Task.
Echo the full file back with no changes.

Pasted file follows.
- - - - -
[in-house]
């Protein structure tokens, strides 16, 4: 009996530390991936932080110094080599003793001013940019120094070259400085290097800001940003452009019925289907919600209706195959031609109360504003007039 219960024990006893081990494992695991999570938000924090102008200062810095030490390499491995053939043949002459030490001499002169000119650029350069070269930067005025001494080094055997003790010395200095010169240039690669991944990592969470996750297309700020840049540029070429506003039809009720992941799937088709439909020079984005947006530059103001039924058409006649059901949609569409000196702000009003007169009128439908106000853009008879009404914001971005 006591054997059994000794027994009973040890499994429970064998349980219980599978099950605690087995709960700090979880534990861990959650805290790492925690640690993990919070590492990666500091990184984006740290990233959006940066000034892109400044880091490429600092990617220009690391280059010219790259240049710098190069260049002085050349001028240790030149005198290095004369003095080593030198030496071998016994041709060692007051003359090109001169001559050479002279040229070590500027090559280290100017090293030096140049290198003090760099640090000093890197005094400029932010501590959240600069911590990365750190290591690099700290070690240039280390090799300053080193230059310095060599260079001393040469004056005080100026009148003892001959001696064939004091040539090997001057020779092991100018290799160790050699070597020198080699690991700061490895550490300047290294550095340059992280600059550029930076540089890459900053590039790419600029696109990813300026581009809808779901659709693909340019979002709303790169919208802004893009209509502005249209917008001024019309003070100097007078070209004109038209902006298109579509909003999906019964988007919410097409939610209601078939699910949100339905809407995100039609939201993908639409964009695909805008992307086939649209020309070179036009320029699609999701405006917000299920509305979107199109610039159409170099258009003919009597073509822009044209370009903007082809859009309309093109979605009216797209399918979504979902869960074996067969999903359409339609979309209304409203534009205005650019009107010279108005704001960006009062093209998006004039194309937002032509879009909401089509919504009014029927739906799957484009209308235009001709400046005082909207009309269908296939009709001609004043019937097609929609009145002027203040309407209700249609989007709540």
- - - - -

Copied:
[in-house]
């Protein structure tokens, strides 16, 4: 009996530390991936932080110094080599003793001013940019120094070259400085290097800001940003452009019925289907919600209706195959031609109360504003007039 219960024990006893081990494992695991999570938000924090102008200062810095030490390499491995053939043949002459030490001499002169000119650029350069070269930067005025001494080094055997003790010395200095010169240039690669991944990592969470996750297309700020840049540029070429506003039809009720992941799937088709439909020079984005947006530059103001039924058409006649059901949609569409000196702000009003007169009128439908106000853009008879009404914001971005 006591054997059994000794027994009973040890499994429970064998349980219980599978099950605690087995709960700090979880534990861990959650805290790492925690640690993990919070590492990666500091990184984006740290990233959006940066000034892109400044880091490429600092990617220009690391280059010219790259240049710098190069260049002085050349001028240790030149005198290095004369003095080593030198030496071998016994041709060692007051003359090109001169001559050479002279040229070590500027090559280290100017090293030096140049290198003090760099640090000093890197005094400029932010501590959240600069911590990365750190290591690099700290070690240039280390090799300053080193230059310095060599260079001393040469004056005080100026009148003892001959001696064939004091040539090997001057020779092991100018290799160790050699070597020198080699690991700061490895550490300047290294550095340059992280600059550029930076540089890459900053590039790419600029696109990813300026581009809808779901659709693909340019979002709303790169919208802004893009209509502005249209917008001024019309003070100097007078070209004109038209902006298109579509909003999906019964988007919410097409939610209601078939699910949100339905809407995100039609939201993908639409964009695909805008992307086939649209020309070179036009320029699609999701405006917000299920509305979107199109610039159409170099258009003919009597073509822009044209370009903007082809859009309309093109979605009216797209399918979504979902869960074996067969999903359409339609979309209304409203534009205005650019009107010279108005704001960006009062093209998006004039194309937002032509879009909401089509919504009014029927739906799957484009209308235009001709400046005082909207009309269908296939009709001609004043019937097609929609009145002027203040309407209700249609989007709540």